top of page

Pumpkin House Lantern

Hello everyone! Welcome back to my blog, hope you are all doing great.

If you watched my tutorial, then you know that I was going to post another "monster finger" tutorial, but then this pumpkin witch house popped into my head and I couldn't let it go.

(Side Note: I ruined my voice doing my "mummy" impression and coughed for the rest of the day, so don't do it. ^_^)

So, there are a few things that didn't make it into my video and that I wanted to mention about the making of this piece.

1. The Glass Bowl/Vase

I found this bowl/vase in the floristry section at Hobbycraft and I know a lot of people will ask, is it safe to put it in the oven? Yes. I've never had any problems baking jars. The temperature at which polymer clay bakes is quite low (110℃-130℃) and apart from that, I ALWAYS (and I mean always) put the jar in the oven first and then turn the oven on. That way the jar, the clay and the oven warm up together and the glass doesn't suffer a "temperature shock" that may cause it to crack.

If you are still worried that your jar will crack, maybe you are not that experienced or you can't tell the temperature of your oven, then air dry clay or cold porcelain work perfectly well.

I also recommend getting an oven thermometer because the dial on your oven might be telling you one thing and the actual temperature inside the oven might be slightly different.

I had to get one because all the numbers on my dials have vanished due to cleaning, and even though I know the exact position of my oven dial, I want to make sure I am not burning my pieces.

I always bake my polymer clay between 110-120℃, although it can be baked up to a temperature of 130℃. I personally never have it that high because I think it's too hot, and some pieces (like cakes) have cracked on me before.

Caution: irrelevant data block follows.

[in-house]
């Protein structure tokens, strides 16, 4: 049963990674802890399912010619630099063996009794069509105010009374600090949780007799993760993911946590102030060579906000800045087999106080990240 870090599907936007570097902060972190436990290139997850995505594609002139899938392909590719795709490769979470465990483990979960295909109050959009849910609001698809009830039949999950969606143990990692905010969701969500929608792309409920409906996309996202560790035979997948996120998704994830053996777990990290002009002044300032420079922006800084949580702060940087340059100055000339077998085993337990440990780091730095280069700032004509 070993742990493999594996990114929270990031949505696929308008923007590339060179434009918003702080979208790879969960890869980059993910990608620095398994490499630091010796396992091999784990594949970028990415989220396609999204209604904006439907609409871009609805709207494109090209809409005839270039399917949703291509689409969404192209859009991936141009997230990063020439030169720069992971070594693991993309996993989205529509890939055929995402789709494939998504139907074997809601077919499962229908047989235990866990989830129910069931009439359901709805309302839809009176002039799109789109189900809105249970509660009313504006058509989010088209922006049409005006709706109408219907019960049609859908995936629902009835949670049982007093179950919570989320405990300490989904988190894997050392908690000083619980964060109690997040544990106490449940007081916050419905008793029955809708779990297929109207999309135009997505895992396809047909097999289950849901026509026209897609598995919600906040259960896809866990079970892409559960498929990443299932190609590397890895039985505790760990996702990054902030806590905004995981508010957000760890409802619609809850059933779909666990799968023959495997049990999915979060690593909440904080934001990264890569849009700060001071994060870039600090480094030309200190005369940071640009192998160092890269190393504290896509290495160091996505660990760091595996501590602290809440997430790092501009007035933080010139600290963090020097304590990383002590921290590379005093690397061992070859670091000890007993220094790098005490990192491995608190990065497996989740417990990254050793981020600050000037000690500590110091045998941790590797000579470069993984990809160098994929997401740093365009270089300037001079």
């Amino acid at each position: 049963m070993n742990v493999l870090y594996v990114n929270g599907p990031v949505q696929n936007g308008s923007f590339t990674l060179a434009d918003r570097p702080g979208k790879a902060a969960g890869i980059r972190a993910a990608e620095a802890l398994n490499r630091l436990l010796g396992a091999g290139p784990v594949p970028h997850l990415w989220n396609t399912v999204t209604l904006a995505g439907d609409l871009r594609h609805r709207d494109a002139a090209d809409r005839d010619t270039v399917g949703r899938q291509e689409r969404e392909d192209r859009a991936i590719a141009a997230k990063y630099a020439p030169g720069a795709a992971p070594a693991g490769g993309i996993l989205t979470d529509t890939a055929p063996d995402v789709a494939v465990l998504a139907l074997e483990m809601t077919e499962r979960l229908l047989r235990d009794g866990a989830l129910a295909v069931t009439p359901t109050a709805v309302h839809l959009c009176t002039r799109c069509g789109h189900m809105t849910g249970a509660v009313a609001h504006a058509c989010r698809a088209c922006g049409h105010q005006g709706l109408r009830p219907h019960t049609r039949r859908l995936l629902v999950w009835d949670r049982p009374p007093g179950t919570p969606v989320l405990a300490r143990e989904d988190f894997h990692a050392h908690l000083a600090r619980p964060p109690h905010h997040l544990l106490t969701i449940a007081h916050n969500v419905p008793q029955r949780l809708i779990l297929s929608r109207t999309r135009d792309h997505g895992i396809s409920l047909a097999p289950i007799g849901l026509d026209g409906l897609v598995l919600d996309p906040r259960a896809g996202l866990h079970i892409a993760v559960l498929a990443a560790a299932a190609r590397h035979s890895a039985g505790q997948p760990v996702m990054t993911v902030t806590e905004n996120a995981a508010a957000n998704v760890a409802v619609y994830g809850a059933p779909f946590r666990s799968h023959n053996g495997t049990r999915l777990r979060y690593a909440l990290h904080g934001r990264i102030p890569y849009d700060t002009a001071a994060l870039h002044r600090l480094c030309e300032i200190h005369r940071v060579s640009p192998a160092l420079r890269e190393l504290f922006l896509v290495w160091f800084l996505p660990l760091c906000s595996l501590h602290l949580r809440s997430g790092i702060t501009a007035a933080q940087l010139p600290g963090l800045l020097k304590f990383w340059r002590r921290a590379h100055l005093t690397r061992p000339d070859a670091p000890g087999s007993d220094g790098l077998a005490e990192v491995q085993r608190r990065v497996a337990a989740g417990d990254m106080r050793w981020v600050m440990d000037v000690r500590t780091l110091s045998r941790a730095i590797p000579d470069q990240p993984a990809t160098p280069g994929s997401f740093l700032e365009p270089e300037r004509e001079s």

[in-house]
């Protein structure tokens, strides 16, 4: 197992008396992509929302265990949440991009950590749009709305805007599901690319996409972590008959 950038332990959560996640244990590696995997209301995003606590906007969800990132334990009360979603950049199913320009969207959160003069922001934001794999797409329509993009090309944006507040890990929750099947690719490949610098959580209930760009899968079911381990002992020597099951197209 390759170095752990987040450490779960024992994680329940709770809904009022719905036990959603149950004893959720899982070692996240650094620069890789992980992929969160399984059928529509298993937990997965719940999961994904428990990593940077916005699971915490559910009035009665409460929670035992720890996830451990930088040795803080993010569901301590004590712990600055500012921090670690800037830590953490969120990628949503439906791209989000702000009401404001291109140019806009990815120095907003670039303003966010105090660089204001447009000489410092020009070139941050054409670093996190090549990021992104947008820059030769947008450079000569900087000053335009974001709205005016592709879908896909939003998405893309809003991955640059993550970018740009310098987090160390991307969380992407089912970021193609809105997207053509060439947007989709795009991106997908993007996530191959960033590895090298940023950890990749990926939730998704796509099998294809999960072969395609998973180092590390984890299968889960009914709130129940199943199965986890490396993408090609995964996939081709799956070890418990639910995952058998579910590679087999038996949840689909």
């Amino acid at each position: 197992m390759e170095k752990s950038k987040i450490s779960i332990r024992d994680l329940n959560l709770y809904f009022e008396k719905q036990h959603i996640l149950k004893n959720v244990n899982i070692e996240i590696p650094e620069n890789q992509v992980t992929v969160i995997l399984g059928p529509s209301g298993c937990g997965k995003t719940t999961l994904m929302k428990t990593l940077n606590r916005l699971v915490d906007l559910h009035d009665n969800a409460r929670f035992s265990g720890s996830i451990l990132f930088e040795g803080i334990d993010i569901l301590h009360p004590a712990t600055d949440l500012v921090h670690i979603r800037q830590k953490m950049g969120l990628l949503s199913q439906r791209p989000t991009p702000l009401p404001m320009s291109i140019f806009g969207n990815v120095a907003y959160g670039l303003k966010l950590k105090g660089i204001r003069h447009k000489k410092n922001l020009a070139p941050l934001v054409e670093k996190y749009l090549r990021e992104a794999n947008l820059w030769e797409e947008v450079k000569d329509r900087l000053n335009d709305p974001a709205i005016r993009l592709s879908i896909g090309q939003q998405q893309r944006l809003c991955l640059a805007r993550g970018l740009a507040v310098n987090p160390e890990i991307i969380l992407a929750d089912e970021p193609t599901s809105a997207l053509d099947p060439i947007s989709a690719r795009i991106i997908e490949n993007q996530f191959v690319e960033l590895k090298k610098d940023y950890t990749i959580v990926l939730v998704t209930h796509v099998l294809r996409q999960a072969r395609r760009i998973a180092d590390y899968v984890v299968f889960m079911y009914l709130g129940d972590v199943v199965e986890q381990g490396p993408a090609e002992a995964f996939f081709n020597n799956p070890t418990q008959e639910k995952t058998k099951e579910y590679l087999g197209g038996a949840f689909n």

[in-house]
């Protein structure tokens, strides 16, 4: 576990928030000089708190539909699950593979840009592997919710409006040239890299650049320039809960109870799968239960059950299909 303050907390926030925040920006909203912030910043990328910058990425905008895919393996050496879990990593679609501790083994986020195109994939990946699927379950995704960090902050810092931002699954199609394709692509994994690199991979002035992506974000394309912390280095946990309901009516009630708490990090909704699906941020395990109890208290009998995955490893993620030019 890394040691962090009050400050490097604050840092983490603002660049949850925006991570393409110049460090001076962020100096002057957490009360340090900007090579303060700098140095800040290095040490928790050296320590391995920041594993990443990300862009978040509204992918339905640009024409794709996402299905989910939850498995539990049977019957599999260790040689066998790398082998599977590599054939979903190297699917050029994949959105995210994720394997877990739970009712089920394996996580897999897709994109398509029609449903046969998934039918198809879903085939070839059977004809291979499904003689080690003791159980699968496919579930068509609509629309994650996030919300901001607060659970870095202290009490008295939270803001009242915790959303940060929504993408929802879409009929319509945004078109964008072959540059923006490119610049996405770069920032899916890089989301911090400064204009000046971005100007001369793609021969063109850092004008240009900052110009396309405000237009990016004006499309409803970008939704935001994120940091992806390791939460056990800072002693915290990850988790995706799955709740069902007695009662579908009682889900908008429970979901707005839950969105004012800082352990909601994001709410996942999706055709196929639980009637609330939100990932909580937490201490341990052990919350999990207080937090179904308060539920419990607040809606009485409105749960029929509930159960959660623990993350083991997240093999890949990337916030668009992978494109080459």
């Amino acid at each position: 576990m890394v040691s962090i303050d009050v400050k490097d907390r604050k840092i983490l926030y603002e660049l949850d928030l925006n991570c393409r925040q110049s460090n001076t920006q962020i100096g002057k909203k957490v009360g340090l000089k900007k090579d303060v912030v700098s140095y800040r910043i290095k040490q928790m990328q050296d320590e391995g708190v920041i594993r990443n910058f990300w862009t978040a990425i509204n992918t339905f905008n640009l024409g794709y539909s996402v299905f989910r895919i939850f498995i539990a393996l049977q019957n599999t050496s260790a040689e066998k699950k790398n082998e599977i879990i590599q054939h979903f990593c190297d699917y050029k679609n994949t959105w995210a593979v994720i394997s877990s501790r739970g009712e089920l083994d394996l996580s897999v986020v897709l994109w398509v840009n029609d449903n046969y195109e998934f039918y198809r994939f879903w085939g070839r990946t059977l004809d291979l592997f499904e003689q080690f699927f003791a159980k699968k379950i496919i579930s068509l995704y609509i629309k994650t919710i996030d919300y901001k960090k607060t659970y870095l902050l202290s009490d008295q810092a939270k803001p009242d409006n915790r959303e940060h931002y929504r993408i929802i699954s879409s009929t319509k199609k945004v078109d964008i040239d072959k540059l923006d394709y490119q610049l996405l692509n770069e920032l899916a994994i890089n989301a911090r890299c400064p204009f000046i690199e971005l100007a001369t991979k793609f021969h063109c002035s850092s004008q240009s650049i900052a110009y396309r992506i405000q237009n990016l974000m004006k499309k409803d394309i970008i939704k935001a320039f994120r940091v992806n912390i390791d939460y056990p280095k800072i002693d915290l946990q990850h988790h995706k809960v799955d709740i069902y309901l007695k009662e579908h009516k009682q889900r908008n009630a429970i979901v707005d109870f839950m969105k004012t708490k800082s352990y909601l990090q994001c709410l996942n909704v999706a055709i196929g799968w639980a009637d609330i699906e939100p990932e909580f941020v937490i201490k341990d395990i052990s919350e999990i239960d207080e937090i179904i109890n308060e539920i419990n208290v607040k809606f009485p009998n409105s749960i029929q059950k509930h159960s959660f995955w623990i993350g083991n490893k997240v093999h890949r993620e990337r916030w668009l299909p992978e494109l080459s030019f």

Another reason I never have it that high is because FIMO (recommended temperature of 110℃) and Sculpey (Max 130℃) polymer clays have slightly different curing temperatures. I use both and I mix my colours so much that sometimes I don't know if they were just FIMO or just Sculpey, or a blend of both, so I have to go for the lowest curing temperature and that's 110℃, or keep it in between. This could be the reason why some of my cakes cracked on me years ago.

Another thing that has to do with curing your polymer clay, is letting it cool down before adding any more clay on top.

I know it can be a hard thing to do, waiting. But if you put liquid or solid polymer clay on top of hot polymer clay straight out of the oven, first, you might get burned, second, the polymer clay you are adding might first soften and then cook.

Moreover, while the polymer clay is still warm, it's still very weak and brittle. So I'd say either let it cool down in the oven; if your piece is stable on a tray remove the tray very carefully and let it cool down on the side like you'd do with cookies, but do not try to remove a piece from your tray while it's still hot, or it will most certainly break.

2. The Glass Paint

I used Pebeo Vitrail, but be aware that there are two kinds of Pebeo "Glass" paint. There is Pebeo Vitrail and Pebeo Vitrail 160, and they are very different.

Pebeo Vitrail is and air dry paint, whereas Pebeo Vitrail 160 has to be baked at 140℃ to be set. So of course, even if you baked the jar before adding your polymer clay, that temperature would still be too high and I would personally not risk breaking the jar in the oven. If you can get hold of jars that can withstand that temperature, then you can paint your jar before sculpting on it.

I found this out in a painful way.

I bought my first bottle of yellow glass paint for my toadstool jar months, if not more than a year ago, from the clearance section at Hobbycraft. I loved the paint, it was so easy to use and I loved the effect.

So during the summer, I made three mermaid scales jars. For my third jar, which has loose mermaid scales and barnacles, I was going to use turquoise glass paint. This is not in the tutorial, because at the time I was undecided, whether to add the paint or not, so I left it as it was in case "I ruined it" and filmed it without the paint. So, after posting the tutorial, now that it didn't matter if I ruined the jar, I went to Hobbycraft and bought the same Pebeo Vitrail paint in turquoise.